Western States Machine Co. has been manufacturing centrifuges for nearly one century and its commitment to keeping its customers’ machines running – no matter how old – along with its dedication to innovation, continues to set the company apart.
The Fairfield, Ohio- based company was founded in Salt Lake City, Utah and incorporated on April 11, 1917. By 1920, Western States established a relationship with Cuba, the world’s leading producer of cane sugar at the time, and from there it expanded to Canada, Peru, England, Mexico, Puerto Rico, Santo Domingo, Scotland, Korea and Japan. Today, the company manufactures centrifuges for the sugar, pharmaceutical and chemical industries in more than 35 countries.
“We have been around since 1917 and when we first started, we were one of the first players in the market and we controlled it,” Director of Sales and Marketing Bob Sinnard says. “We dominated the sugar industry across the globe.” The competitions today is fierce, but it is that same competition that pushes Western States to innovate every day, making sure it stays relevant to its customers and ahead of the curve.
Churning Out Ideas
Western States’ centrifuges remove liquid from a solid product. The company purchases commercial products to add to its offerings and manufactures its own baskets, which is the heart of the centrifuge machine, Operations Manager Scott Kunkel says. “The basket we manufacture is the key to our product and we manufacture that in-house,” he explains. “The baskets require fabrication, welding and various components to be machined.” Upon completion of the basket, the company balances it and then tests the machine once it is fully assembled to make sure it meets specifications.
To set itself apart from competitors, Western States provides its customers with a five-year guarantee on its continuous baskets, which Sinnard says is unheard of in the industry. “We feel our baskets are the best out there and we stand behind it with the longest warranty in the industry,” he adds.
Sticking to its promise to be innovative, Western States introduced a new product, the Universal Discharger, in January. The Universal Discharger eliminates the need for multiple inventories, reduces maintenance and helps increase throughput by drastically reducing downtime on G8 machines. “With our Universal Discharger, adjustment time is decreased from four hours to 15 minutes,” Sinnard explains. “Assuming a machine produces one ton of sugar per cycle with 20 cycles per hour, we’ve gained 3.75 hours, which equals 75 tons of additional sugar produced.”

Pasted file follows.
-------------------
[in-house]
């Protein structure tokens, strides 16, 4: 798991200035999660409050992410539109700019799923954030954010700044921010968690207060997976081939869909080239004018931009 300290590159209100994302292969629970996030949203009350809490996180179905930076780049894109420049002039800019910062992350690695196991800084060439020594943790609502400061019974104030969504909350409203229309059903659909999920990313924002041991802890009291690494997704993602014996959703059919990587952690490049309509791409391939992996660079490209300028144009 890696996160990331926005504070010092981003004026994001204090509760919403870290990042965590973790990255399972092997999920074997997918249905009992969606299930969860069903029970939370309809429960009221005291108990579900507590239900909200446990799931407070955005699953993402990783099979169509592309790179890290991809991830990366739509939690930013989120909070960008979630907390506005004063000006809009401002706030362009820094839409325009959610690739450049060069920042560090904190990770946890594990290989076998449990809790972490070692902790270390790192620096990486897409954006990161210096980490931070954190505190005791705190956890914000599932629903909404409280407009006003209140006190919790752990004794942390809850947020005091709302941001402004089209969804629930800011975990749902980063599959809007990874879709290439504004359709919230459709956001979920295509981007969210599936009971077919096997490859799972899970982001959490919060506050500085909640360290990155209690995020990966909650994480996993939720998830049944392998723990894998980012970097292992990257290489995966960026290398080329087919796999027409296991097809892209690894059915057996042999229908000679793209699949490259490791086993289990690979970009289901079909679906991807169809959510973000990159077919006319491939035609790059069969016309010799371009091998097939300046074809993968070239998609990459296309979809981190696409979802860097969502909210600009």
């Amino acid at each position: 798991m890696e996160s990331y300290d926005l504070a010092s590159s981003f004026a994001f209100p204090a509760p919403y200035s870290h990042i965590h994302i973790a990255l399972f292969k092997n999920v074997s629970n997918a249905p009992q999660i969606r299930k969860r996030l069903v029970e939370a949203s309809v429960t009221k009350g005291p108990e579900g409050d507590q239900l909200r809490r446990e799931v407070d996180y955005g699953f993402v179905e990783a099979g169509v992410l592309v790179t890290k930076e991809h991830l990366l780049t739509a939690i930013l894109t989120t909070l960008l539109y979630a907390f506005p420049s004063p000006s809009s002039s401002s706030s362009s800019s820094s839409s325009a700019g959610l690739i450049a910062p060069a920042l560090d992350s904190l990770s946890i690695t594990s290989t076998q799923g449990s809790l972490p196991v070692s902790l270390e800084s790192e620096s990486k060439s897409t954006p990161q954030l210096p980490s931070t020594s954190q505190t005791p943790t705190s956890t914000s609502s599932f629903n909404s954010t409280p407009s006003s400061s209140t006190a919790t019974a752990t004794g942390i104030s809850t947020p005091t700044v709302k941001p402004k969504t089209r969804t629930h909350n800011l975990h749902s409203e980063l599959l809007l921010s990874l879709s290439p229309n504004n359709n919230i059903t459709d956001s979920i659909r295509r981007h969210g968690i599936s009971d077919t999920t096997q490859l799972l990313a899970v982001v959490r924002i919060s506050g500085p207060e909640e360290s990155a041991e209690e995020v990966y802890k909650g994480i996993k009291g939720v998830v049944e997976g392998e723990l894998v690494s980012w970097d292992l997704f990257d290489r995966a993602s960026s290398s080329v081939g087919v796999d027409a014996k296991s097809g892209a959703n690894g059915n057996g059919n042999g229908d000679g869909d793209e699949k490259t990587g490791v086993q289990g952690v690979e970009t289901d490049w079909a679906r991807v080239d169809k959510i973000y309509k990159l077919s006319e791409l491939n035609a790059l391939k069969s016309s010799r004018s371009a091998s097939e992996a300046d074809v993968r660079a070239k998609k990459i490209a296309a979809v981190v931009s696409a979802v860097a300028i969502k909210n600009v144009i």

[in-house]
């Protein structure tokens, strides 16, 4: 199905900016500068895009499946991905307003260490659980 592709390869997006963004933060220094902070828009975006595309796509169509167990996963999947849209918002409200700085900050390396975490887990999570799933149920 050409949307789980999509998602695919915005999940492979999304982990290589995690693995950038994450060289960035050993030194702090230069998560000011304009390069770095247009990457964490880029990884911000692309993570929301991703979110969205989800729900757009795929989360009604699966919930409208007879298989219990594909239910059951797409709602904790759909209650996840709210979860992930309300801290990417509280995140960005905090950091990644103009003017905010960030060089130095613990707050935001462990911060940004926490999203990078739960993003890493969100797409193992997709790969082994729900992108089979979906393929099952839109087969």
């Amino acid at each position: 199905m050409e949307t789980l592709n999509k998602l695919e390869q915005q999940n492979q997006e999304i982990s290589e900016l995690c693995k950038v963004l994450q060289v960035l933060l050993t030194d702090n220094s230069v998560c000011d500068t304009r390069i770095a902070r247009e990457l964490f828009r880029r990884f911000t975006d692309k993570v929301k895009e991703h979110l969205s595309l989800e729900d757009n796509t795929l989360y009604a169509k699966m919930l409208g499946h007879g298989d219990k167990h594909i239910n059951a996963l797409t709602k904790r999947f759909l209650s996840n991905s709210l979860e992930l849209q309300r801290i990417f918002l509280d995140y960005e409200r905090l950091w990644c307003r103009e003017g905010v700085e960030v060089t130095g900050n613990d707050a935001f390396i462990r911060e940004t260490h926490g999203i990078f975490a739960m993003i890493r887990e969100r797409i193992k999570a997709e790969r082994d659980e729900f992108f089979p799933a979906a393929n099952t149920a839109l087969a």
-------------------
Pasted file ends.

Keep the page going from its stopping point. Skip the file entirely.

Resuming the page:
Western States also provides its customers the option of ringless baskets, which increase usable basket volume up to 20 percent without changing the 2-speed motor or other major components. “Because of advances in technology, we can eliminate those rings and make the baskets bigger,” Sinnard explains. “Customers can go from a ringed to a ringless basket, which increases capacity without having to buy a new machine. It’s a real advantage to them.”
Western States moved into a new manufacturing warehouse space in July 2013 to accommodate further growth. The location includes 60,000 square feet of manufacturing space and 17,000 square feet of office. “It’s designed and laid out in an efficient manner so we have room for growth immediately and long-term growth,” Kunkel says.
More than $5 million in inventory is stocked in the new warehouse. The inventory offers a variety of parts, including those that were made for 60-year-old machines to present day technology. “One of our company mottos is that there is never an obsolete machine,” Sinnard adds. “Scott’s group has to be working continually on new products that upgrade or modify new machines and for machines that have been operating over 50 years.”
The large inventory ensures that if a customer needs a product, Western States has it on-hand for quick delivery. “Centrifuges are critical to the operation in a sugar mill and when customers run into trouble, we make sure they aren’t down for long,” he adds. “No doubt our inventory sets us apart.” Western States maintains its inventory by focusing on what parts are on the shelf so customers don’t have to worry – they can always get the part they need. The company’s inventory is vast now, and it has been increasing its volume over the last five years.
Depending on the individual customization of a centrifuge, Western States can deliver its continuous machines in 12 weeks and its batch machines in about 16 weeks. Kunkel says this year the company is focused on improving that delivery time. “That time is dependant on what the customer wants on the machine,” he adds. “If there is a specific motor or drive, we are at the mercy of the manufacturer.”
A major focus area of Western States in 2014 is rebuilding capabilities for older machines. If a customer is not in the position to purchase a new machine, it can send Western States parts to have them refurbished and operating like new, Sinnard explains. “That is an area that is growing by leaps and bounds and something we are pushing,” he adds. “The basket, head, motor and gate assembly are all things that customers can send back to us that we can refurbish.”
In the future, Western States will continue to look for opportunities to grow through its product line and with acquisitions. “We are constantly monitoring the areas where we feel our strengths are and where we feel we can gain a competitive advantage,” Sinnard says. “At the same time, we are looking to new markets that offer us new opportunity to expand. We get excited about the idea of expanding Western States and what it stands for to new regions of the world. We are always looking at moving in new directions.”